This afternoon, I joined the first of four webinars where Hetty Einzig speaks on the future of coaching.
Some of the ideas expressed were music to my ears.
The primary point, from which all else flows, is that the environment in which coaches practice now is not the same as it was forty years ago. Sports-based coaching models such as T-GROW still have much to offer, but they can no longer be our end game.
Although the implementation of change remains the primary purpose of coaching, it must be accomplished on a whole new level. No longer is it enough to pander to a client’s desires for increased personal performance. As coaches, we must accept that we now have a deeper and wider social responsibility than just catering to a single individual or organisation.
While it is true that the world has always been chaotic and confusing, it is even more so today not the least because technology reinforces this 24/7. If I’m sitting in New York during a terroist attack in Paris, I can experience Paris in real time from the mobile phone footage and the concurrent tweets of others. The resulting increased levels of stress and anxiety from this sense that no place is safe, ignites the need to control my environment.
If unchecked, such an intense focus on control leads to unsustainable levels of increased reporting requirements, accountability, security checks, validations, and authoritarianism. Feelings of lack of control and the unarticulated fear stemming from it, leads to increasingly divisive thinking – we are good and you are bad and so let’s build that wall ASAP!?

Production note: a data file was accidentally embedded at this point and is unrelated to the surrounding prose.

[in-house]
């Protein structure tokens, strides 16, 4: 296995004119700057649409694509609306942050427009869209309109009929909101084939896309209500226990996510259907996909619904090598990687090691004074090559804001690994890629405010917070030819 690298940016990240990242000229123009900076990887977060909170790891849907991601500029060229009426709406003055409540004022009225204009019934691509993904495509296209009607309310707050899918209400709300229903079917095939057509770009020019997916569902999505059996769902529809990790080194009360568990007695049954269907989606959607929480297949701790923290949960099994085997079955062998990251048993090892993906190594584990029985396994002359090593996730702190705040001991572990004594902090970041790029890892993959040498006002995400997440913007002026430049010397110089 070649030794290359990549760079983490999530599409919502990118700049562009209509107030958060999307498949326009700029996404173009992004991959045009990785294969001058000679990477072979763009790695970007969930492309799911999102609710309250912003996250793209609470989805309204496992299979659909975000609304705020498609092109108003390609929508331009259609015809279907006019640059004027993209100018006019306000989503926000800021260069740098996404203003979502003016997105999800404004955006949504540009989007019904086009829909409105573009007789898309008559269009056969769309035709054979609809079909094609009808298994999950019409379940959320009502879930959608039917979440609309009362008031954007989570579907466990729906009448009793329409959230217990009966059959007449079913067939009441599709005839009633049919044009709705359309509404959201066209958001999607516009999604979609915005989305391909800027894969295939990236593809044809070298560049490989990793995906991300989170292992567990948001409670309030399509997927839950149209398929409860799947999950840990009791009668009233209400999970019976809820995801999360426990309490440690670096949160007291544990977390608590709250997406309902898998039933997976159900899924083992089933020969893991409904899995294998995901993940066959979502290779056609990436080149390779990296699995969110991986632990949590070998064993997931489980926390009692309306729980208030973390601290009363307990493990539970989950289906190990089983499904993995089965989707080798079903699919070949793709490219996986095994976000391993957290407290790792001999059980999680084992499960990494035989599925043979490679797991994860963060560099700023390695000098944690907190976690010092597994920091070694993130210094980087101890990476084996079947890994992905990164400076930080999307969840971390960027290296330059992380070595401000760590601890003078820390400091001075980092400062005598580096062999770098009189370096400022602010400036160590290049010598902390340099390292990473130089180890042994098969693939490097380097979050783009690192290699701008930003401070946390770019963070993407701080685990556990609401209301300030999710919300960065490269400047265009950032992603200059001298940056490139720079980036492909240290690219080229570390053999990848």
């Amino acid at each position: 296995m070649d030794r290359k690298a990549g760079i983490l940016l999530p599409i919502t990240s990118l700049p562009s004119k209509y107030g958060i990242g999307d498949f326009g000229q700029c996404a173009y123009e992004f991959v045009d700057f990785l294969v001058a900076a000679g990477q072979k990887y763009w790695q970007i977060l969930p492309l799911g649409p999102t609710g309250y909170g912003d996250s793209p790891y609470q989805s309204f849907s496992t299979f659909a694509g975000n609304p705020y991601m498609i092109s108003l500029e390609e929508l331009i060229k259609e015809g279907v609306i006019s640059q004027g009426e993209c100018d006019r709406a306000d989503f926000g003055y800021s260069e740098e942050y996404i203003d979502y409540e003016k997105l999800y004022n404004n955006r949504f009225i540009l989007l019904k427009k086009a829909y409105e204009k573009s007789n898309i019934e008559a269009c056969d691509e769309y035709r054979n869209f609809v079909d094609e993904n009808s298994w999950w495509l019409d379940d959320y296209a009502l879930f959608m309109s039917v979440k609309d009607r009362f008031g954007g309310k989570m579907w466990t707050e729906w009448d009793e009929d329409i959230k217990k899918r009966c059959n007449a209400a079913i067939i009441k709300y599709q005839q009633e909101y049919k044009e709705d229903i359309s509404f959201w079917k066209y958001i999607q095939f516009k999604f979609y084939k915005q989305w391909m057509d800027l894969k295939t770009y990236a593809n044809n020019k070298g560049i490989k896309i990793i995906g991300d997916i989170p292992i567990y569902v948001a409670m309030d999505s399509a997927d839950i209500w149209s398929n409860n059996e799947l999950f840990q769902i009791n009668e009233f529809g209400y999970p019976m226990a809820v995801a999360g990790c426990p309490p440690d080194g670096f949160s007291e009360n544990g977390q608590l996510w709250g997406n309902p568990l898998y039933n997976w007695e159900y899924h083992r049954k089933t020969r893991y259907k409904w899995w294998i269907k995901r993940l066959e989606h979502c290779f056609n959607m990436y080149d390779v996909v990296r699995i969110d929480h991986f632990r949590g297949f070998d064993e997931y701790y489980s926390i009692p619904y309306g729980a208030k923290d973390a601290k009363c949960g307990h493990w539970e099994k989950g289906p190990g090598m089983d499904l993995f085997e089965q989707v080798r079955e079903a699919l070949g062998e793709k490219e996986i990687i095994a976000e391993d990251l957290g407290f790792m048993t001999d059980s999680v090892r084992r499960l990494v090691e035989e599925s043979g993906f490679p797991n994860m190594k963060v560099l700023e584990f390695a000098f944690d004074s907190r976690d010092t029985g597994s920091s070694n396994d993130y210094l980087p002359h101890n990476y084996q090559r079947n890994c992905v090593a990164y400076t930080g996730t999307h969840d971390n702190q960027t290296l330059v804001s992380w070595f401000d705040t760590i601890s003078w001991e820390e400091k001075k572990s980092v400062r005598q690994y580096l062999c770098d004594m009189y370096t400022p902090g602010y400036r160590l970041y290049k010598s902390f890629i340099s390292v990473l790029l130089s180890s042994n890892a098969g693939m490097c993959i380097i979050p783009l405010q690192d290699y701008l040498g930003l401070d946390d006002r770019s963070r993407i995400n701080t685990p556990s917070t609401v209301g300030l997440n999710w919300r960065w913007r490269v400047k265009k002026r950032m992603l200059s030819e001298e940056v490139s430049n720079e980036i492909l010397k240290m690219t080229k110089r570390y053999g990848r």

Yet this is not our reality. As technology makes our world smaller and smaller, we become more and more (not less) connected with each other. Although we like to believe ourselves to be throughly independent, we are not and can not be. That old adage that no man is an island has never been more true.
The great thing about coaching is that many of our clients are themselves in positions of tremendous power; movers and shakers, the initiators of change at every level. Instead of standing by the side lines and coaching these powerful men and women on how to become even more powerful, why don’t we partner up with them so as to better a more encompassing, ultimately more important, global game?
All very well and good, you say, and of course you’re right. Lofty ideals such as were expressed today are for the most part, well… lofty. However, I’m willing to give Hetty the benefit of the doubt at least through the next three webinars.
Stay tuned – more later.
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